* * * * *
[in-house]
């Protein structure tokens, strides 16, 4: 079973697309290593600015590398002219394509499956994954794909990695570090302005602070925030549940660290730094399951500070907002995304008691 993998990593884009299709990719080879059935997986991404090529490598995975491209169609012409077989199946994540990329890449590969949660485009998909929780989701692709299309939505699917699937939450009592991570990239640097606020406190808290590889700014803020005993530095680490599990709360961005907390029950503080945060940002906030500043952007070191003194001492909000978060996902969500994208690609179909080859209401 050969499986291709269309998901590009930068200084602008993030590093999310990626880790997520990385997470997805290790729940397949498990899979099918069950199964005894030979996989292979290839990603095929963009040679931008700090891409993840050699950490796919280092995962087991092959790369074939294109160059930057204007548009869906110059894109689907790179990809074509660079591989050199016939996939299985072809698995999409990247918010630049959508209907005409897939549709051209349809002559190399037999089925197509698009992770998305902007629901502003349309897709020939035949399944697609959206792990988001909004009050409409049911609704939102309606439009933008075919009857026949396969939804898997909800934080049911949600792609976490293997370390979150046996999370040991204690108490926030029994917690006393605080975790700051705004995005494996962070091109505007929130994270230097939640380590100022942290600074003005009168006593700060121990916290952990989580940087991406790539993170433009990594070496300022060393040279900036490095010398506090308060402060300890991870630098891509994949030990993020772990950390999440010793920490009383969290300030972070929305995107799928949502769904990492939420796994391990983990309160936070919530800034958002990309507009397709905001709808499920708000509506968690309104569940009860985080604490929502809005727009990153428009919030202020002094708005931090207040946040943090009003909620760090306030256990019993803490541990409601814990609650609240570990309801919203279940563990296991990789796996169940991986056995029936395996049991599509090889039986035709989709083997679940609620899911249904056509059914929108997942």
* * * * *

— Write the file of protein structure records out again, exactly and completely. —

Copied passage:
[in-house]
């Protein structure tokens, strides 16, 4: 079973697309290593600015590398002219394509499956994954794909990695570090302005602070925030549940660290730094399951500070907002995304008691 993998990593884009299709990719080879059935997986991404090529490598995975491209169609012409077989199946994540990329890449590969949660485009998909929780989701692709299309939505699917699937939450009592991570990239640097606020406190808290590889700014803020005993530095680490599990709360961005907390029950503080945060940002906030500043952007070191003194001492909000978060996902969500994208690609179909080859209401 050969499986291709269309998901590009930068200084602008993030590093999310990626880790997520990385997470997805290790729940397949498990899979099918069950199964005894030979996989292979290839990603095929963009040679931008700090891409993840050699950490796919280092995962087991092959790369074939294109160059930057204007548009869906110059894109689907790179990809074509660079591989050199016939996939299985072809698995999409990247918010630049959508209907005409897939549709051209349809002559190399037999089925197509698009992770998305902007629901502003349309897709020939035949399944697609959206792990988001909004009050409409049911609704939102309606439009933008075919009857026949396969939804898997909800934080049911949600792609976490293997370390979150046996999370040991204690108490926030029994917690006393605080975790700051705004995005494996962070091109505007929130994270230097939640380590100022942290600074003005009168006593700060121990916290952990989580940087991406790539993170433009990594070496300022060393040279900036490095010398506090308060402060300890991870630098891509994949030990993020772990950390999440010793920490009383969290300030972070929305995107799928949502769904990492939420796994391990983990309160936070919530800034958002990309507009397709905001709808499920708000509506968690309104569940009860985080604490929502809005727009990153428009919030202020002094708005931090207040946040943090009003909620760090306030256990019993803490541990409601814990609650609240570990309801919203279940563990296991990789796996169940991986056995029936395996049991599509090889039986035709989709083997679940609620899911249904056509059914929108997942």